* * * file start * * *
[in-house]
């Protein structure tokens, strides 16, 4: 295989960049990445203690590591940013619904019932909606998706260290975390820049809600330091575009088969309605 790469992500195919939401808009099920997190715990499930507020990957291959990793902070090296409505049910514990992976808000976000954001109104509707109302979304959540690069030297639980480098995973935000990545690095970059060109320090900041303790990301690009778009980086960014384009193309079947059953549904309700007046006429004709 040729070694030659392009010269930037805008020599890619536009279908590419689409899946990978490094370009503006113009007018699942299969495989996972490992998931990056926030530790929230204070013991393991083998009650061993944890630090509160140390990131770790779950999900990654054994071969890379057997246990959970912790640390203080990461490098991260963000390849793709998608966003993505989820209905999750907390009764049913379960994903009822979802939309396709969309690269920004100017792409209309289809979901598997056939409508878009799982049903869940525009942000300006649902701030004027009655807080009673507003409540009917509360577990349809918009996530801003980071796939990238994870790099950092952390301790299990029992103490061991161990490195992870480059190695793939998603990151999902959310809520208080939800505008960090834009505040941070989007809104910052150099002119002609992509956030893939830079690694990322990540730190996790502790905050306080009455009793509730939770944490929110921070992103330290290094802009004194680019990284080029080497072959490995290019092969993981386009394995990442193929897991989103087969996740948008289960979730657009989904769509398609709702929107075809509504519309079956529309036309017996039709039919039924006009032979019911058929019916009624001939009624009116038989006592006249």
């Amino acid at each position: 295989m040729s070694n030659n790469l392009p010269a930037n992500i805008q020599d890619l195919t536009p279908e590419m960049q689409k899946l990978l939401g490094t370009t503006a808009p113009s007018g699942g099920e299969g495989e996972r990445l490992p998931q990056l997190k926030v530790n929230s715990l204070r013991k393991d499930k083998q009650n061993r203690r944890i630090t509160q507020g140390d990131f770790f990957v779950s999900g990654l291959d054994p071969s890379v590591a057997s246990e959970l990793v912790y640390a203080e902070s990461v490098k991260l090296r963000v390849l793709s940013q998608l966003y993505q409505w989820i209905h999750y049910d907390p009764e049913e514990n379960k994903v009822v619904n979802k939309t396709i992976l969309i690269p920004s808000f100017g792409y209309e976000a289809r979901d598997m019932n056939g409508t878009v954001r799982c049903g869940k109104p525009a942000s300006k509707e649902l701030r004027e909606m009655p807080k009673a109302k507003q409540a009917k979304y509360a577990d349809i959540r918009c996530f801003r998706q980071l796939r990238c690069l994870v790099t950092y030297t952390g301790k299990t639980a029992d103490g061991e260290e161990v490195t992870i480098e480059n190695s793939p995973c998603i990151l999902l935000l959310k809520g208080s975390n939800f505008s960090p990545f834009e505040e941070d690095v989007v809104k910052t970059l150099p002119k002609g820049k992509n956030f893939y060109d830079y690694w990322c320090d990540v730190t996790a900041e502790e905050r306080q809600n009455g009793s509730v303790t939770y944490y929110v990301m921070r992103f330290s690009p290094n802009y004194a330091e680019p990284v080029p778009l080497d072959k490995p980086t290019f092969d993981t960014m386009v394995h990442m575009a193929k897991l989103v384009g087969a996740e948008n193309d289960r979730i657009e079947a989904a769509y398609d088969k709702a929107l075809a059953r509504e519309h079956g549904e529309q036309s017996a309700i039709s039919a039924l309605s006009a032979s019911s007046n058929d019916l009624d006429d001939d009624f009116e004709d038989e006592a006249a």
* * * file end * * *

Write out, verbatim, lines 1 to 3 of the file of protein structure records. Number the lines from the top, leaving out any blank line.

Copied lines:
[in-house]
């Protein structure tokens, strides 16, 4: 295989960049990445203690590591940013619904019932909606998706260290975390820049809600330091575009088969309605 790469992500195919939401808009099920997190715990499930507020990957291959990793902070090296409505049910514990992976808000976000954001109104509707109302979304959540690069030297639980480098995973935000990545690095970059060109320090900041303790990301690009778009980086960014384009193309079947059953549904309700007046006429004709 040729070694030659392009010269930037805008020599890619536009279908590419689409899946990978490094370009503006113009007018699942299969495989996972490992998931990056926030530790929230204070013991393991083998009650061993944890630090509160140390990131770790779950999900990654054994071969890379057997246990959970912790640390203080990461490098991260963000390849793709998608966003993505989820209905999750907390009764049913379960994903009822979802939309396709969309690269920004100017792409209309289809979901598997056939409508878009799982049903869940525009942000300006649902701030004027009655807080009673507003409540009917509360577990349809918009996530801003980071796939990238994870790099950092952390301790299990029992103490061991161990490195992870480059190695793939998603990151999902959310809520208080939800505008960090834009505040941070989007809104910052150099002119002609992509956030893939830079690694990322990540730190996790502790905050306080009455009793509730939770944490929110921070992103330290290094802009004194680019990284080029080497072959490995290019092969993981386009394995990442193929897991989103087969996740948008289960979730657009989904769509398609709702929107075809509504519309079956529309036309017996039709039919039924006009032979019911058929019916009624001939009624009116038989006592006249």
């Amino acid at each position: 295989m040729s070694n030659n790469l392009p010269a930037n992500i805008q020599d890619l195919t536009p279908e590419m960049q689409k899946l990978l939401g490094t370009t503006a808009p113009s007018g699942g099920e299969g495989e996972r990445l490992p998931q990056l997190k926030v530790n929230s715990l204070r013991k393991d499930k083998q009650n061993r203690r944890i630090t509160q507020g140390d990131f770790f990957v779950s999900g990654l291959d054994p071969s890379v590591a057997s246990e959970l990793v912790y640390a203080e902070s990461v490098k991260l090296r963000v390849l793709s940013q998608l966003y993505q409505w989820i209905h999750y049910d907390p009764e049913e514990n379960k994903v009822v619904n979802k939309t396709i992976l969309i690269p920004s808000f100017g792409y209309e976000a289809r979901d598997m019932n056939g409508t878009v954001r799982c049903g869940k109104p525009a942000s300006k509707e649902l701030r004027e909606m009655p807080k009673a109302k507003q409540a009917k979304y509360a577990d349809i959540r918009c996530f801003r998706q980071l796939r990238c690069l994870v790099t950092y030297t952390g301790k299990t639980a029992d103490g061991e260290e161990v490195t992870i480098e480059n190695s793939p995973c998603i990151l999902l935000l959310k809520g208080s975390n939800f505008s960090p990545f834009e505040e941070d690095v989007v809104k910052t970059l150099p002119k002609g820049k992509n956030f893939y060109d830079y690694w990322c320090d990540v730190t996790a900041e502790e905050r306080q809600n009455g009793s509730v303790t939770y944490y929110v990301m921070r992103f330290s690009p290094n802009y004194a330091e680019p990284v080029p778009l080497d072959k490995p980086t290019f092969d993981t960014m386009v394995h990442m575009a193929k897991l989103v384009g087969a996740e948008n193309d289960r979730i657009e079947a989904a769509y398609d088969k709702a929107l075809a059953r509504e519309h079956g549904e529309q036309s017996a309700i039709s039919a039924l309605s006009a032979s019911s007046n058929d019916l009624d006429d001939d009624f009116e004709d038989e006592a006249a």